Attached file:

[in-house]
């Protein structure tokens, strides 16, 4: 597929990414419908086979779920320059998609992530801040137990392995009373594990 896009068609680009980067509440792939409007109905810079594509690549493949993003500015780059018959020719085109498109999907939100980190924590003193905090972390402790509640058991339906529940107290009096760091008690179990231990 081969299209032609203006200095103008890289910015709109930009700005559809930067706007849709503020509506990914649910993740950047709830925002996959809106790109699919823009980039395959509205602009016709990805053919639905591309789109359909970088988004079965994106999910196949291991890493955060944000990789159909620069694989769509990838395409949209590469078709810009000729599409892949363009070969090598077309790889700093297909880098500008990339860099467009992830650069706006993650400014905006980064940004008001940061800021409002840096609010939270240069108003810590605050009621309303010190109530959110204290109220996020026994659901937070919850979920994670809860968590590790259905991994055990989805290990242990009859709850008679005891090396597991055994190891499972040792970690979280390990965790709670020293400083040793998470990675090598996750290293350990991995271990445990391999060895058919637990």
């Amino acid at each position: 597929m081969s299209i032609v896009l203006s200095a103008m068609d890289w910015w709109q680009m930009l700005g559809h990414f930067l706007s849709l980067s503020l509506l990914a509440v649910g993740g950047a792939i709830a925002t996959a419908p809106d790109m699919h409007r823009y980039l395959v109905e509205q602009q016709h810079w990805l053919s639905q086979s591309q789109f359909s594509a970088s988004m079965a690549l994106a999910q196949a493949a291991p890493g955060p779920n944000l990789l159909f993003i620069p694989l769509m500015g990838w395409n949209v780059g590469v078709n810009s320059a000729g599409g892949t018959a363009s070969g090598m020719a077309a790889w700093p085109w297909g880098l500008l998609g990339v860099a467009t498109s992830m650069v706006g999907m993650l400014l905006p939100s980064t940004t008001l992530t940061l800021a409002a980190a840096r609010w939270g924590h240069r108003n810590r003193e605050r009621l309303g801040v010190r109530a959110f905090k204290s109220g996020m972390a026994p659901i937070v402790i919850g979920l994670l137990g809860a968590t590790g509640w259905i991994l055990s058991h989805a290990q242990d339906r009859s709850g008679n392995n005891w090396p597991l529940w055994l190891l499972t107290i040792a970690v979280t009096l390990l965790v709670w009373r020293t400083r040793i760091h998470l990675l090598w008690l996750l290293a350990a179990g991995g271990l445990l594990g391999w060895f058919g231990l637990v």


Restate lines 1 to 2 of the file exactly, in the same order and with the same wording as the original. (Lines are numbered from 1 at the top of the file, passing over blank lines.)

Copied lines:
[in-house]
């Protein structure tokens, strides 16, 4: 597929990414419908086979779920320059998609992530801040137990392995009373594990 896009068609680009980067509440792939409007109905810079594509690549493949993003500015780059018959020719085109498109999907939100980190924590003193905090972390402790509640058991339906529940107290009096760091008690179990231990 081969299209032609203006200095103008890289910015709109930009700005559809930067706007849709503020509506990914649910993740950047709830925002996959809106790109699919823009980039395959509205602009016709990805053919639905591309789109359909970088988004079965994106999910196949291991890493955060944000990789159909620069694989769509990838395409949209590469078709810009000729599409892949363009070969090598077309790889700093297909880098500008990339860099467009992830650069706006993650400014905006980064940004008001940061800021409002840096609010939270240069108003810590605050009621309303010190109530959110204290109220996020026994659901937070919850979920994670809860968590590790259905991994055990989805290990242990009859709850008679005891090396597991055994190891499972040792970690979280390990965790709670020293400083040793998470990675090598996750290293350990991995271990445990391999060895058919637990």